Before the first of two Nov. 22 Ottawa Carleton District School Board meetings special meetings regarding a motion to mandate mask wearing by students, Barrhaven-Knoxdale-Merivale Trustee Donna Blackburn warned that the topic was divisive. She told City News that the motion “was not a good look for the board,” and that the motion put forward by rookie trustee Dr. Niki Kaplan-Myrth was “just political grandstanding.”
While Kaplan-Myrth’s motion failed in a 6-6 tie vote, the issue was a political lightning rod in a meeting which extended over two evenings. Trustees who voted in favour of the mandate were Alysha Aziz, Justine Bell, Cathryne Milburn, Amanda Presley, Lyra Evans, and Kaplan-Myrth. Trustees who opposed the mandate were Donna Blackburn, Donna Dickson, Jennifer Jennekens, Matthew Lee, Suzanne Nash and Lynn Scott.
Among the reasons that Blackburn opposed the mask mandate may have been the most fundamental reason. According to the Ontario Ministry of Health, the school board does not have the authority to mandate masks in schools. The directive would have to come from Ontario’s top doctor, Dr. Kieran Moore, or by Ottawa’s top doctor, Dr. Vera Etches. Moore recently strongly recommended the wearing of masks in indoor settings, but did not impose a mandate.
In an interview before the meeting, Blackburn said that the meeting “was going to get a lot of people upset for no reason.” Blackburn added that the board could give a strong recommendation to wear masks, which the province is recommending, without the disruption and upset of a divisive public meeting.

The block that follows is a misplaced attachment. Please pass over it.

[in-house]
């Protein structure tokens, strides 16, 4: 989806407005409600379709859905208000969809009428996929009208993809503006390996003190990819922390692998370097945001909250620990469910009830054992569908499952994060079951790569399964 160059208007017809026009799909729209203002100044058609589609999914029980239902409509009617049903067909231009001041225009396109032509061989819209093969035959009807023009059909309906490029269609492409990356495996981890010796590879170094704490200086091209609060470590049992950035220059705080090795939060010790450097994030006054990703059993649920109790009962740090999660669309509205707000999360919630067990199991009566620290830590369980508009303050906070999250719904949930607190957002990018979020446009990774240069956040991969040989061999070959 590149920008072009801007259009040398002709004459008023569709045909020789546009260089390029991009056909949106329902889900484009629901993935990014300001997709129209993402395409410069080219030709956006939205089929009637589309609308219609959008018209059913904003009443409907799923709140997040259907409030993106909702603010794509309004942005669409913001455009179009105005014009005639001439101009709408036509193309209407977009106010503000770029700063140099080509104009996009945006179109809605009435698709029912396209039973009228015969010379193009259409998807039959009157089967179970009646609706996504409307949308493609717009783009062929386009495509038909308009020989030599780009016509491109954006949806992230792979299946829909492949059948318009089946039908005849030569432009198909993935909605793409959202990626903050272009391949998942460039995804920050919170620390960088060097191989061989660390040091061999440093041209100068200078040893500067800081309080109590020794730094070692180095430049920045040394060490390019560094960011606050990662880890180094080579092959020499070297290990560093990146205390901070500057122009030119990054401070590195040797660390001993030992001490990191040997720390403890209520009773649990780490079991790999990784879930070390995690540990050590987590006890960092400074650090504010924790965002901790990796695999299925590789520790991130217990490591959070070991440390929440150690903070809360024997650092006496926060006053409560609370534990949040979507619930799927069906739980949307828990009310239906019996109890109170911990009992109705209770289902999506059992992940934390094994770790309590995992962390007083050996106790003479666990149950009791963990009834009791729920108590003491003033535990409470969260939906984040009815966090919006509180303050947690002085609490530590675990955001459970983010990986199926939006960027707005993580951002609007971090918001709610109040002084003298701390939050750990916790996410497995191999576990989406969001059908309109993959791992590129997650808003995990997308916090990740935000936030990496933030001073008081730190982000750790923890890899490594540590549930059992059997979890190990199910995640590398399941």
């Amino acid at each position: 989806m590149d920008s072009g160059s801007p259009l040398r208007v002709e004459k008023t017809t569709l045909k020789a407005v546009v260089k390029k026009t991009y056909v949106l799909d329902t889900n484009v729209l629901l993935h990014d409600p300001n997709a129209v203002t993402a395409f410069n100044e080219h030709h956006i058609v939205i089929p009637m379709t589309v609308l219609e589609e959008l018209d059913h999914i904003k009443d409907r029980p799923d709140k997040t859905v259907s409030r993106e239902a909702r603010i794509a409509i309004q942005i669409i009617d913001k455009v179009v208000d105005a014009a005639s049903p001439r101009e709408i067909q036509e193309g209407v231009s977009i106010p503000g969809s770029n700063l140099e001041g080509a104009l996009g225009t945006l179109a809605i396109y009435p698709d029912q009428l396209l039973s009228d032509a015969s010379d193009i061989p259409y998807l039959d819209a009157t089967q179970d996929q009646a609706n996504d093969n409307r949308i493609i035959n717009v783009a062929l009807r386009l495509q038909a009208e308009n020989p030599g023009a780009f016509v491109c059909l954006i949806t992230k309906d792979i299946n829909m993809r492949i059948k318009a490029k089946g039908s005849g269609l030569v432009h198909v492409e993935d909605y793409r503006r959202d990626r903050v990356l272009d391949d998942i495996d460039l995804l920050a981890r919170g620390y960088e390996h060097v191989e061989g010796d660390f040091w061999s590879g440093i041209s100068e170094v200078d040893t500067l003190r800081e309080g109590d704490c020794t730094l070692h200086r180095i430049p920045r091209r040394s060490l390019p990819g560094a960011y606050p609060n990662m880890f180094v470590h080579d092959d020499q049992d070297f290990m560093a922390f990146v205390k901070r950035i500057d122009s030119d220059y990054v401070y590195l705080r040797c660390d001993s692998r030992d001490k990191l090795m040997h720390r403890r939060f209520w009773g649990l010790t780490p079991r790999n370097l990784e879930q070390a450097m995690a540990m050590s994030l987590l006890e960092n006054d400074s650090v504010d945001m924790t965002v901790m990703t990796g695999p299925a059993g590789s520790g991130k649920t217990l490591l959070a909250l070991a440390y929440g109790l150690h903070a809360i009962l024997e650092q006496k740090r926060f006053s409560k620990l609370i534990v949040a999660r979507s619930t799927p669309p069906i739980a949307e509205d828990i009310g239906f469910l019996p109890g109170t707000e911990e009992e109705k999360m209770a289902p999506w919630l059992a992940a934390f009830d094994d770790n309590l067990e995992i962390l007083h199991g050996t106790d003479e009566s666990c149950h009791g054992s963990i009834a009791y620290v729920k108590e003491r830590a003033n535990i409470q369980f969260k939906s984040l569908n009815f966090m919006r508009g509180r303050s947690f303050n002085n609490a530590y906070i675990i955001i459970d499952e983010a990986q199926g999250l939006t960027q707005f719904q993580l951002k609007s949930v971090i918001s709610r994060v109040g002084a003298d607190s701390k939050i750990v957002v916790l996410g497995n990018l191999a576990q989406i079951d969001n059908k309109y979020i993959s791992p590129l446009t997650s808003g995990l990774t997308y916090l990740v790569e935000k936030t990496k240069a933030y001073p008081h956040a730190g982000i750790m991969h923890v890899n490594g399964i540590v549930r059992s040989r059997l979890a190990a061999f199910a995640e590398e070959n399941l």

During the first evening of the meeting, OCDSB Chair Lyra Evans had to repeatedly ask members in the audience to stop yelling and cheering. She eventually had to have some disrupters removed from the meeting by security. At the end of the meeting, Ottawa Police had to clear the room.
In an interview with CBC, Evans said she had legal opinions that disputed the province’s authority and that the board does have the legal authority to implement a mask mandate.
The meeting had presentations from six different parties – three in favour of the mandate and three opposed. The speakers from both sides made concise and clear points. Those opposing the masks were concerned for the mental health of the students, while those in favour of the masks were concerned for their physical health.
Students Don’t Want Masks
The first to speak was Wade Shanley, a father of three children in the board. Shanley referenced a Nov. 15 interview on the Rob Snow Show in which a trustee stated that it was not a debate, as the motion already had enough support to pass and that the mandate would happen. Shanley said he hoped this was not true and asked that the trustees be open minded and listen to their constituents.
“It’s quite clear that your constituents, in the polling, have shown that they do not support this,” he said. “Less than 10 per cent of students are wearing masks. That is parents and students telling you they do not support mandatory masking.”
Shanley added that it is not the board’s jurisdiction to make health policies in place of Dr. Moore and Dr. Etches.
Another father, Blake Maguire, echoed Shanley’s comments.
“I’d like to remind you all that you are elected officials by the people right here,” Maguire told the trustees, pointing at the gallery filled with parents mostly opposed to the mandate. “Their voice is being heard right now, and they’re saying ‘no’ to masks. That’s the strongest message you can hear right now. It’s a democracy.”
Maguire told trustees that he noticed anxiety, depression, and lower marks in all four of his children.
“They aren’t good for kids,” he said. “They’re going to harm kids. I’m literally begging not to do this. You think you’re doing the right thing but you’re not. They make kids afraid of each other.”